I completely lost track of how many terminals I frantically browsed. It’s all written in an incomprehensible alien language and I keep losing my boarding pass in a seemingly endless inventory full of tennis balls and bottled eau de toilette (don’t ask). Bouncing between airports, dazed and confused, I feel like I’m stuck in a perpetual cycle that I can’t escape. The only thing that means I haven’t been thrown into one of the nine circles of hell is the plentiful number of friendly dogs, even if these are just very thin stock photos.
It is An airport for foreigners currently run by dogs, an adventure game by Strange Scaffold. Yes, at times it gives me vivid flashbacks to rowdy airport experiences, but overall it’s a fairly laid-back comedic adventure.
I’m not enough Sure, I got stuck in this chain of airports, but it had something to do with a dog named Cage Dog, The Dog Who Loves Cages, dropping a piano on my head and then enclosed in a metal box. After escaping, I decided to cross the chain of interconnected airports and find my fiancée, Krista, helping different puppies along the way.
I forgive Cage Dog because I can’t stay mad at a lovable dog, and in this universe, dogs rule. The joke here is that it’s all run by floating 2D photos of dogs, maybe that’s how they see us? A big part of Dog Airport is helping different puppies meet their demands, and how could I say no?
Stores are stocked with an assortment of dog-friendly items, including tennis balls, beds, and even bottled toilet water. Shops, information kiosks and terminal doors are all manned by dogs, which means the laws are a bit different. Dogs have no concept of money and so plane tickets and anything in the surrounding shops are all free, although making sure to pet each dog as a thank you is always welcome ( yes, you can stroke the stock photos).
After choosing a single boarding pass from the pile of fifty tickets the dog threw at the booth, I have to match the foreign language with the correct airport gate. Walking around the airport when you have plenty of free time is actually quite relaxing.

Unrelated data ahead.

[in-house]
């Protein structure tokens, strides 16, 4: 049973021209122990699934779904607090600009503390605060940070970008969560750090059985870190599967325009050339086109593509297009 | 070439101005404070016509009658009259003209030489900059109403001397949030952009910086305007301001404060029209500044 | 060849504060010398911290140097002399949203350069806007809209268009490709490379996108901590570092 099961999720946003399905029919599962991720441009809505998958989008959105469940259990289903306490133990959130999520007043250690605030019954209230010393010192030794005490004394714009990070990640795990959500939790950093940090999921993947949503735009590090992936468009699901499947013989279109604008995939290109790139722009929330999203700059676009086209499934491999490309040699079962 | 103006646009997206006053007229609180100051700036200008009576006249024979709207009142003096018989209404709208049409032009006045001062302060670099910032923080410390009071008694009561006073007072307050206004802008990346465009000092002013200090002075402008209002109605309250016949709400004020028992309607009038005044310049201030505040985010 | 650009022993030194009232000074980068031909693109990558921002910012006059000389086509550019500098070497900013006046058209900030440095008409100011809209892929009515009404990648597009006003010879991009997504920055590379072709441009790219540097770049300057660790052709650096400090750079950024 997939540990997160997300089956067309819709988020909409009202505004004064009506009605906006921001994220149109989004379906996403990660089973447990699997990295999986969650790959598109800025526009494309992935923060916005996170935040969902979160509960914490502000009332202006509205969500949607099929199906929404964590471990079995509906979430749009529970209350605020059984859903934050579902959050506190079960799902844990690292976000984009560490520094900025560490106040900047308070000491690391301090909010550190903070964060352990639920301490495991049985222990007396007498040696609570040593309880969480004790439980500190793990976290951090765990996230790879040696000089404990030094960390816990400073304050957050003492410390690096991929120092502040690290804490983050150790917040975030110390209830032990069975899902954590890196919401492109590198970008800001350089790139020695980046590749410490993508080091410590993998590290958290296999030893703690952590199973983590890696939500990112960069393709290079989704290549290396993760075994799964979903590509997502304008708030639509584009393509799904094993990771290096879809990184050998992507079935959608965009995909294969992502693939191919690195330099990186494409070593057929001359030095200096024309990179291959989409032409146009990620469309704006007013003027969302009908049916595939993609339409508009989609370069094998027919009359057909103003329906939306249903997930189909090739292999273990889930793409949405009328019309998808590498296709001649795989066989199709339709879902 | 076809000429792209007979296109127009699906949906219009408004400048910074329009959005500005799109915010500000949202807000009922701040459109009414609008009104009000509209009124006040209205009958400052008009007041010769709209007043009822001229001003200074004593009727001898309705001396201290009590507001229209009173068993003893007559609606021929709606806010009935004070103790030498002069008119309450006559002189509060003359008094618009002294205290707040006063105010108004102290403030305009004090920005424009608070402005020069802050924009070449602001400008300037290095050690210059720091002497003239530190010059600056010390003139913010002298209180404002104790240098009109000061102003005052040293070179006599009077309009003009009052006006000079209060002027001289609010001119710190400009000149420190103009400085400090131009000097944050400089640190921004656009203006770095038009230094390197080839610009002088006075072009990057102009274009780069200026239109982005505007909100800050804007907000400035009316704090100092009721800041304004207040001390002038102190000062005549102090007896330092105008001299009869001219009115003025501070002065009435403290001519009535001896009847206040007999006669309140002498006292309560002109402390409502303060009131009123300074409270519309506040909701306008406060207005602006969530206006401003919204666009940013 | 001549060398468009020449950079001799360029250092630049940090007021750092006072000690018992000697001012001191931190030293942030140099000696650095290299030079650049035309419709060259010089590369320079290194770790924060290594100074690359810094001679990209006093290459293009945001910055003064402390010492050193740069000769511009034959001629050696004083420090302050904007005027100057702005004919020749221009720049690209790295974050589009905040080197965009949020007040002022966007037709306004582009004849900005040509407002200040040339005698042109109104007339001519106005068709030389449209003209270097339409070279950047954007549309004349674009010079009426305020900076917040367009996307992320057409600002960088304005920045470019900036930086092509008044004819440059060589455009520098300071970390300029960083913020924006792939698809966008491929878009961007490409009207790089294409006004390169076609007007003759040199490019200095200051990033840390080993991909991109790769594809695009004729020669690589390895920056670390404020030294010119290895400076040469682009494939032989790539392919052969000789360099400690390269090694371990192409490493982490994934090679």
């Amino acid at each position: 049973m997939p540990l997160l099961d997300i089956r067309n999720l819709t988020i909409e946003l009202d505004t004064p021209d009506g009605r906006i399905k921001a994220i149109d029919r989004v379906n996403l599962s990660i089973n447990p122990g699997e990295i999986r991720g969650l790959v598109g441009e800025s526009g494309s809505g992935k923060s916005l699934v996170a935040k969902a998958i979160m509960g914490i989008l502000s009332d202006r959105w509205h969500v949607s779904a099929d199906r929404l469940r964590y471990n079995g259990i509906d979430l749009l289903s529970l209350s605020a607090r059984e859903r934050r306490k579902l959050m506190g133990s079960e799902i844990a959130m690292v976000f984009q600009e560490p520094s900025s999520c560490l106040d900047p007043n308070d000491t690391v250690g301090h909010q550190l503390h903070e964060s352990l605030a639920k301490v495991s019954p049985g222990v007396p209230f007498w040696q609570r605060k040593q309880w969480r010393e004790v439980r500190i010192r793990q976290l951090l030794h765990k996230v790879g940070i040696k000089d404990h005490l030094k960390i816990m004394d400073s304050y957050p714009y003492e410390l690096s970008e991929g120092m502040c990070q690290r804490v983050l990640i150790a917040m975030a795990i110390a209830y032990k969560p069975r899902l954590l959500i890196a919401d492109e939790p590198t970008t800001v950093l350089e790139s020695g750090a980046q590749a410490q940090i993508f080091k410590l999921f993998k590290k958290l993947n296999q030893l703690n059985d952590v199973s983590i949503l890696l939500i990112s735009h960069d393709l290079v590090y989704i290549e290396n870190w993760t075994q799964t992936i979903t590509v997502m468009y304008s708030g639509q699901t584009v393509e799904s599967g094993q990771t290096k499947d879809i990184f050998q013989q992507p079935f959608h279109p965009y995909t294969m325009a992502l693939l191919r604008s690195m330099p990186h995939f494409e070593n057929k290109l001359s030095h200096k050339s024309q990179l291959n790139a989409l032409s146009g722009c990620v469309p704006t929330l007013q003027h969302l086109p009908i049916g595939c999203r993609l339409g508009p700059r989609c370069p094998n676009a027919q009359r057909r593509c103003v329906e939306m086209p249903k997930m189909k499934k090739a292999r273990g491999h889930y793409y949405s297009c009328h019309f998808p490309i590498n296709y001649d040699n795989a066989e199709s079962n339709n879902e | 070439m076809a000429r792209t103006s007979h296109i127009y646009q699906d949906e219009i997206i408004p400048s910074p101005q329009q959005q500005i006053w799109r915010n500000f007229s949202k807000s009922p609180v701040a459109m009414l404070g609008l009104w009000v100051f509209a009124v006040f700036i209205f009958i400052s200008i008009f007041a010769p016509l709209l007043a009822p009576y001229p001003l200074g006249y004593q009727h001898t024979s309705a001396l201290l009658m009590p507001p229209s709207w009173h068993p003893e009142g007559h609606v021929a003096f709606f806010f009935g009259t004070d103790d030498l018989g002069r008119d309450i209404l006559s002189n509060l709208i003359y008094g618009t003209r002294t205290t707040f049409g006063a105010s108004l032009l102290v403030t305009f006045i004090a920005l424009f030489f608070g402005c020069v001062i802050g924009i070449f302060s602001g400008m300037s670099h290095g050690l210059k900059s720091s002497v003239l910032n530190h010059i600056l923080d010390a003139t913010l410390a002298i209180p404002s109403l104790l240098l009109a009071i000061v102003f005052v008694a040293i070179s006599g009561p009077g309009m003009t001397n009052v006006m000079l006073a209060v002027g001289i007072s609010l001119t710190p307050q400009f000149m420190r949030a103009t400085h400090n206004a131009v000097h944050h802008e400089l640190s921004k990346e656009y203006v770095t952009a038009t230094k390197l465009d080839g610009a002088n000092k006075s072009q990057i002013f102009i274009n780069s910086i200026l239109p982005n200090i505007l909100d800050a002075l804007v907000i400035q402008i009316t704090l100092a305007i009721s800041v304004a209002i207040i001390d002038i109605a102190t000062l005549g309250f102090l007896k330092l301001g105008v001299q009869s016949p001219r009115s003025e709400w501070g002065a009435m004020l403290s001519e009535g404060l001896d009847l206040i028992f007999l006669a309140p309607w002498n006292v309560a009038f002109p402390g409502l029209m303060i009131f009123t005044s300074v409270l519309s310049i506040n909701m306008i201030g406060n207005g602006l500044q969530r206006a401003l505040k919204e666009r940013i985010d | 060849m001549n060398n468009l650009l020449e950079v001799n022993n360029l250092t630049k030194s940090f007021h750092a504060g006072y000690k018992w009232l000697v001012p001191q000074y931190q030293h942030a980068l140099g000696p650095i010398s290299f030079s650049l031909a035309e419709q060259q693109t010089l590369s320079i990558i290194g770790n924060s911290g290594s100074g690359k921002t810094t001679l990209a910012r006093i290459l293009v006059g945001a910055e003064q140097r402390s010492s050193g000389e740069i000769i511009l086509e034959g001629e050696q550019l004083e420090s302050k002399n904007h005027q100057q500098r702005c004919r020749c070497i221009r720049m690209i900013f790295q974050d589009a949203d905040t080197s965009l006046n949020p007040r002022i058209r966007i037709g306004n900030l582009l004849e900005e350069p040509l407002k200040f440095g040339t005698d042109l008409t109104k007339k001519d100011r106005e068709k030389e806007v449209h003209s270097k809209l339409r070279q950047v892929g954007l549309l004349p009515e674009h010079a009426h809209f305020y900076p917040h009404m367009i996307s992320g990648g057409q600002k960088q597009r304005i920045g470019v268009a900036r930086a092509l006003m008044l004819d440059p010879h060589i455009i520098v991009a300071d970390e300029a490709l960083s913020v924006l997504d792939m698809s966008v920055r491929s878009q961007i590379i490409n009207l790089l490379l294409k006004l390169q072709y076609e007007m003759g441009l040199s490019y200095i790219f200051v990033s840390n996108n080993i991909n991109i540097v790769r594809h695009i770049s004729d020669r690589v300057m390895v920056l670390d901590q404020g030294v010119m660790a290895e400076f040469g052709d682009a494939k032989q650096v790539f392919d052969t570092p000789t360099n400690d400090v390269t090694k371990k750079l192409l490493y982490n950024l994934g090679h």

Just chatting with all the dogs is worth it, like the golden retriever called Friendly Business Dog who is always happy to see me every visit, or Anxious Dog who confides in me that they peed on the display of the shop. There’s even a pupperdex, logging which good dogs you’ve talked to.
Running around to help different dogs in need may be the main core of the game, but Dog Airport is a little more than just weirdly wonderful canine conversations. Whenever I manage to find Krista in different intergalactic airports, our conversations are tender, although a little distant. My struggle trying to get to the right planet to meet her again – even through the stress of figuring out departure times and terminals – is well worth it. Reminiscing about times past and sharing contemplative thoughts makes our poignant long-distance relationship worthwhile, and even when my boarding pass flares up after missing a flight, it’s only part of the journey.
After an hour or two, Dog Airport tends to repeat many of its features and interactions with dogs, but it’s an adventure I still had a good laugh at. You can catch it on To smoke for £15.